View All Quotes
Discussion ForumsJump to Quoted PostQuote History
Originally Posted By Shadowden:
Originally Posted By GHPorter:
I use plenty of light, and often an engineer's rule to double-check my findings with the Wilson/Dillon type gauge. For me, the light is critical (as are my @^#$ reading glasses...). Don't use too much magnification, or you'll confuse yourself with what you're looking at. I use the engineer's rule like this: Once the case is in the gauge, I place the rule flat on the highest portion of the gauge and slide it across the gauge toward the low side. It should slide on or drop to the case head, and once at the edge of the case head it should drop to the low part of the gauge cut. With modest pressure, you can feel the drops pretty easily.

There's a second test to do if the case head sticks up out of the gauge. Take the case out, turn it around and try to insert the head into the opening. If the case head enters the gauge easily, it confirms that the case failed because of insufficient sizing. On the other hand, if the case head doesn't go in, start looking for burs and nicks in the rim.


GHP,
I have used a ruler in so many different ways, including the way you do. I'll also stand it on edge on the lower flat and run it in toward the head of the case. If it catches, then its good. If it slides right over, then it may still be good (right on the limit), but then I would slide it over and inspect to see if I can see light through the gap. Being new to reloading, my paranoia is high and I want to verify everything several ways. As I get more experience, I'll begin to trust my visual checks better (repetition of seeing correct vs. incorrect). This stuff is very basic, I know, but sound basics will keep me and people around me safe.

You lost me a little bit on the second test, but once I play around with it, I'll probably understand what you are saying.

Thanks for the info.
If both your gauge and your engineer's rule are square (the gauge really should be) then you won't see any light between the rule and the gauge unless the case head sticks out - and you'll feel that with the ruler.

The second test is for if the case doesn't go all the way into the gauge. It might be that the case doesn't have the shoulder pushed back enough, but it might be that the rim doesn't quite go all the way in. The way you tell is by seeing if the rim goes into the gauge...if it does, the shoulder isn't pushed back enough, but if you try to just put in the rim and it doesn't go, it's probably the rim that's at fault, and you should look at it for dings and burs. I hope that helps.
Link Posted: 1/16/2015 12:17:38 AM EST
Discussion ForumsJump to Quoted PostQuote History
Originally Posted By GHPorter:
If both your gauge and your engineer's rule are square (the gauge really should be) then you won't see any light between the rule and the gauge unless the case head sticks out - and you'll feel that with the ruler.

The second test is for if the case doesn't go all the way into the gauge. It might be that the case doesn't have the shoulder pushed back enough, but it might be that the rim doesn't quite go all the way in. The way you tell is by seeing if the rim goes into the gauge...if it does, the shoulder isn't pushed back enough, but if you try to just put in the rim and it doesn't go, it's probably the rim that's at fault, and you should look at it for dings and burs. I hope that helps.
View Quote View All Quotes
View All Quotes
Discussion ForumsJump to Quoted PostQuote History
Originally Posted By GHPorter:
Originally Posted By Shadowden:
Originally Posted By GHPorter:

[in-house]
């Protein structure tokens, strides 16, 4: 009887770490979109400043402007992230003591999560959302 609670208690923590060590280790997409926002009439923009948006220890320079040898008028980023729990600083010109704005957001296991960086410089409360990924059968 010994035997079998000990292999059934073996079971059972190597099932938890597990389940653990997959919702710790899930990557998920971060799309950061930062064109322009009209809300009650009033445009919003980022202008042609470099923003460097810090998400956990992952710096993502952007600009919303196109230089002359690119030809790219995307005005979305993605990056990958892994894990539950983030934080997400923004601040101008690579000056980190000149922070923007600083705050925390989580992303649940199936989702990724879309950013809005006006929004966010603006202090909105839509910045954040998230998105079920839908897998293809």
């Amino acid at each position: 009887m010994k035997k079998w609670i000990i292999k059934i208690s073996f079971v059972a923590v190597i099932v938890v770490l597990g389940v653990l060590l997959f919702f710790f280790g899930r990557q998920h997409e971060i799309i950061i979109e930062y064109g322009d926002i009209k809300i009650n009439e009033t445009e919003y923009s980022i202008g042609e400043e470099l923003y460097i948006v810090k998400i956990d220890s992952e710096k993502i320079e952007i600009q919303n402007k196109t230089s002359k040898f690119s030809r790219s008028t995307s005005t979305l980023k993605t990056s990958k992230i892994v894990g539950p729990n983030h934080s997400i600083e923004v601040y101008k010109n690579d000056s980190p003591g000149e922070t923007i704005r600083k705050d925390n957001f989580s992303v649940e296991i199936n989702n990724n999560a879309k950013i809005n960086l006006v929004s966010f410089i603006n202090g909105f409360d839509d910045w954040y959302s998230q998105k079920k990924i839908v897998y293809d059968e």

I use plenty of light, and often an engineer's rule to double-check my findings with the Wilson/Dillon type gauge. For me, the light is critical (as are my @^#$ reading glasses...). Don't use too much magnification, or you'll confuse yourself with what you're looking at. I use the engineer's rule like this: Once the case is in the gauge, I place the rule flat on the highest portion of the gauge and slide it across the gauge toward the low side. It should slide on or drop to the case head, and once at the edge of the case head it should drop to the low part of the gauge cut. With modest pressure, you can feel the drops pretty easily.

There's a second test to do if the case head sticks up out of the gauge. Take the case out, turn it around and try to insert the head into the opening. If the case head enters the gauge easily, it confirms that the case failed because of insufficient sizing. On the other hand, if the case head doesn't go in, start looking for burs and nicks in the rim.


GHP,
I have used a ruler in so many different ways, including the way you do. I'll also stand it on edge on the lower flat and run it in toward the head of the case. If it catches, then its good. If it slides right over, then it may still be good (right on the limit), but then I would slide it over and inspect to see if I can see light through the gap. Being new to reloading, my paranoia is high and I want to verify everything several ways. As I get more experience, I'll begin to trust my visual checks better (repetition of seeing correct vs. incorrect). This stuff is very basic, I know, but sound basics will keep me and people around me safe.

You lost me a little bit on the second test, but once I play around with it, I'll probably understand what you are saying.

Thanks for the info.
If both your gauge and your engineer's rule are square (the gauge really should be) then you won't see any light between the rule and the gauge unless the case head sticks out - and you'll feel that with the ruler.

The second test is for if the case doesn't go all the way into the gauge. It might be that the case doesn't have the shoulder pushed back enough, but it might be that the rim doesn't quite go all the way in. The way you tell is by seeing if the rim goes into the gauge...if it does, the shoulder isn't pushed back enough, but if you try to just put in the rim and it doesn't go, it's probably the rim that's at fault, and you should look at it for dings and burs. I hope that helps.


Yes sir. That makes total sense to me now.
Link Posted: 1/16/2015 10:53:32 PM EST